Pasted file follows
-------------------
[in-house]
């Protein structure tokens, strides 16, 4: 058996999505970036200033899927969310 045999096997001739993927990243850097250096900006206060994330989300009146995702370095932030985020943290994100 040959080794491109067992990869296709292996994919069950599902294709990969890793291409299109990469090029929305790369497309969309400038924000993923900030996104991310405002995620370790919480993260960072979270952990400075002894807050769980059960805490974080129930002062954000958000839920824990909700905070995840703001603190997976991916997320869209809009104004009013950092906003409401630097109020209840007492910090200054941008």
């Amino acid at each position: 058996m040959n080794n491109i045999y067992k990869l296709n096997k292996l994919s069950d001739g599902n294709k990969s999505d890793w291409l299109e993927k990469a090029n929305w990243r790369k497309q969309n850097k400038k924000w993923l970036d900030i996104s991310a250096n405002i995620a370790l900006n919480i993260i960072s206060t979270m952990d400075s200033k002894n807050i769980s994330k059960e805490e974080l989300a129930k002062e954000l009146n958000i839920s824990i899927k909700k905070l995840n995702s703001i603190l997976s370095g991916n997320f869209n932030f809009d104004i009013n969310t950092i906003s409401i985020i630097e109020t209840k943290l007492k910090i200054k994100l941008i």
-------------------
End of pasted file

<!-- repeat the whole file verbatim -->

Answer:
[in-house]
């Protein structure tokens, strides 16, 4: 058996999505970036200033899927969310 045999096997001739993927990243850097250096900006206060994330989300009146995702370095932030985020943290994100 040959080794491109067992990869296709292996994919069950599902294709990969890793291409299109990469090029929305790369497309969309400038924000993923900030996104991310405002995620370790919480993260960072979270952990400075002894807050769980059960805490974080129930002062954000958000839920824990909700905070995840703001603190997976991916997320869209809009104004009013950092906003409401630097109020209840007492910090200054941008």
């Amino acid at each position: 058996m040959n080794n491109i045999y067992k990869l296709n096997k292996l994919s069950d001739g599902n294709k990969s999505d890793w291409l299109e993927k990469a090029n929305w990243r790369k497309q969309n850097k400038k924000w993923l970036d900030i996104s991310a250096n405002i995620a370790l900006n919480i993260i960072s206060t979270m952990d400075s200033k002894n807050i769980s994330k059960e805490e974080l989300a129930k002062e954000l009146n958000i839920s824990i899927k909700k905070l995840n995702s703001i603190l997976s370095g991916n997320f869209n932030f809009d104004i009013n969310t950092i906003s409401i985020i630097e109020t209840k943290l007492k910090i200054k994100l941008i």